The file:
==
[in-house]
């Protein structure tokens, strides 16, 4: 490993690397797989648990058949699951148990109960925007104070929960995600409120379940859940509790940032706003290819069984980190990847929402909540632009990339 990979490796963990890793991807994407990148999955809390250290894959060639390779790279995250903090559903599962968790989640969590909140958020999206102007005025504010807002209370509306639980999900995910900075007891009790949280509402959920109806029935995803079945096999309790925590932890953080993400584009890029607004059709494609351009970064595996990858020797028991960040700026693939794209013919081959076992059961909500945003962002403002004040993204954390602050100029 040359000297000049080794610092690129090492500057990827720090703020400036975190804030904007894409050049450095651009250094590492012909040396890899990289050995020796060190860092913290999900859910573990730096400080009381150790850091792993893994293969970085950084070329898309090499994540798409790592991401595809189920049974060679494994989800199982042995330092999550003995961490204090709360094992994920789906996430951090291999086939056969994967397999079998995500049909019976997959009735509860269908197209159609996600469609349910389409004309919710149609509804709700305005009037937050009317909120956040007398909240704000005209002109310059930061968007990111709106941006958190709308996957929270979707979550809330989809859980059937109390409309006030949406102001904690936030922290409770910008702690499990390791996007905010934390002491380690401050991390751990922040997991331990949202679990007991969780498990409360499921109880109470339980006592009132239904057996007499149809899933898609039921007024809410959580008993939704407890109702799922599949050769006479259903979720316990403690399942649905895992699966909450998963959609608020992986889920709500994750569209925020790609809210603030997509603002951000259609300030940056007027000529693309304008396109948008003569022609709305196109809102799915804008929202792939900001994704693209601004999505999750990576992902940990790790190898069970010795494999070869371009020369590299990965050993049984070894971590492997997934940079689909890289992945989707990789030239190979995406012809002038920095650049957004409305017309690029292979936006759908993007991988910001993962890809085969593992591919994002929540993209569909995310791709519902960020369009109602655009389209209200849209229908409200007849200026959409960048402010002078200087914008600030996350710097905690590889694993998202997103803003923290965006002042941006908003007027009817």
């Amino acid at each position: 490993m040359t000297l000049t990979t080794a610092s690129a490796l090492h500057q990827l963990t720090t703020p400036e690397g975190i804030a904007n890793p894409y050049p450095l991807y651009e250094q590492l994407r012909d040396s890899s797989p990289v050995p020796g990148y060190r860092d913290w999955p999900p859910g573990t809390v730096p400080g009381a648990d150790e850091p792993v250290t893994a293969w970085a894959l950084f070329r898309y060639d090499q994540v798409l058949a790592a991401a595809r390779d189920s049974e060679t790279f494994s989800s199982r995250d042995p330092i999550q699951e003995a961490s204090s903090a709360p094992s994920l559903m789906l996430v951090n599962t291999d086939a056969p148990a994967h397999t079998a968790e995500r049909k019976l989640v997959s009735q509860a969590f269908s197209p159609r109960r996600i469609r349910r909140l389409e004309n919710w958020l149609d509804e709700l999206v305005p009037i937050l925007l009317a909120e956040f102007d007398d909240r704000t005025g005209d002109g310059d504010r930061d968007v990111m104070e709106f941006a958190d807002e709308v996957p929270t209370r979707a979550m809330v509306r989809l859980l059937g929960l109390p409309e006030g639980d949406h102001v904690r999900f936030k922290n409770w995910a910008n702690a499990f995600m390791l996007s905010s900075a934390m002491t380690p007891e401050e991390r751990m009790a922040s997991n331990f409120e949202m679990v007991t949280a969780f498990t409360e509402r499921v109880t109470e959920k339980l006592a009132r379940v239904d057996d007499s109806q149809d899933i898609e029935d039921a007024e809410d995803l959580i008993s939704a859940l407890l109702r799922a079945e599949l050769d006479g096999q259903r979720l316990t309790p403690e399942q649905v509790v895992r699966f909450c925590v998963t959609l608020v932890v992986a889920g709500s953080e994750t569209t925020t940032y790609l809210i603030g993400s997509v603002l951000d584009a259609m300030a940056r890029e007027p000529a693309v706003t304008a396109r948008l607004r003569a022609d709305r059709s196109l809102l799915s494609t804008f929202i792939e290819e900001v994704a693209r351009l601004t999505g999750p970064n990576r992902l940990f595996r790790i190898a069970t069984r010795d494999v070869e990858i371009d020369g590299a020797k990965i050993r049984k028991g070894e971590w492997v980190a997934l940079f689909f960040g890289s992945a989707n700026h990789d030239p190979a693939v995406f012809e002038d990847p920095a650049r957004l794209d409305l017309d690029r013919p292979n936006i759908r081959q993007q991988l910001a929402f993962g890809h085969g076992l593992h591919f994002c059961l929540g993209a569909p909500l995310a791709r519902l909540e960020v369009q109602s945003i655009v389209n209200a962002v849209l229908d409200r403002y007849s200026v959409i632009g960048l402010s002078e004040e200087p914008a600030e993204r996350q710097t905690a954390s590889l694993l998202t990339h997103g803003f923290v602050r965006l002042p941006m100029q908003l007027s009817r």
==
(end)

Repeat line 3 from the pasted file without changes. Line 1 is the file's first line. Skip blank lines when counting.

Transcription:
């Amino acid at each position: 490993m040359t000297l000049t990979t080794a610092s690129a490796l090492h500057q990827l963990t720090t703020p400036e690397g975190i804030a904007n890793p894409y050049p450095l991807y651009e250094q590492l994407r012909d040396s890899s797989p990289v050995p020796g990148y060190r860092d913290w999955p999900p859910g573990t809390v730096p400080g009381a648990d150790e850091p792993v250290t893994a293969w970085a894959l950084f070329r898309y060639d090499q994540v798409l058949a790592a991401a595809r390779d189920s049974e060679t790279f494994s989800s199982r995250d042995p330092i999550q699951e003995a961490s204090s903090a709360p094992s994920l559903m789906l996430v951090n599962t291999d086939a056969p148990a994967h397999t079998a968790e995500r049909k019976l989640v997959s009735q509860a969590f269908s197209p159609r109960r996600i469609r349910r909140l389409e004309n919710w958020l149609d509804e709700l999206v305005p009037i937050l925007l009317a909120e956040f102007d007398d909240r704000t005025g005209d002109g310059d504010r930061d968007v990111m104070e709106f941006a958190d807002e709308v996957p929270t209370r979707a979550m809330v509306r989809l859980l059937g929960l109390p409309e006030g639980d949406h102001v904690r999900f936030k922290n409770w995910a910008n702690a499990f995600m390791l996007s905010s900075a934390m002491t380690p007891e401050e991390r751990m009790a922040s997991n331990f409120e949202m679990v007991t949280a969780f498990t409360e509402r499921v109880t109470e959920k339980l006592a009132r379940v239904d057996d007499s109806q149809d899933i898609e029935d039921a007024e809410d995803l959580i008993s939704a859940l407890l109702r799922a079945e599949l050769d006479g096999q259903r979720l316990t309790p403690e399942q649905v509790v895992r699966f909450c925590v998963t959609l608020v932890v992986a889920g709500s953080e994750t569209t925020t940032y790609l809210i603030g993400s997509v603002l951000d584009a259609m300030a940056r890029e007027p000529a693309v706003t304008a396109r948008l607004r003569a022609d709305r059709s196109l809102l799915s494609t804008f929202i792939e290819e900001v994704a693209r351009l601004t999505g999750p970064n990576r992902l940990f595996r790790i190898a069970t069984r010795d494999v070869e990858i371009d020369g590299a020797k990965i050993r049984k028991g070894e971590w492997v980190a997934l940079f689909f960040g890289s992945a989707n700026h990789d030239p190979a693939v995406f012809e002038d990847p920095a650049r957004l794209d409305l017309d690029r013919p292979n936006i759908r081959q993007q991988l910001a929402f993962g890809h085969g076992l593992h591919f994002c059961l929540g993209a569909p909500l995310a791709r519902l909540e960020v369009q109602s945003i655009v389209n209200a962002v849209l229908d409200r403002y007849s200026v959409i632009g960048l402010s002078e004040e200087p914008a600030e993204r996350q710097t905690a954390s590889l694993l998202t990339h997103g803003f923290v602050r965006l002042p941006m100029q908003l007027s009817r």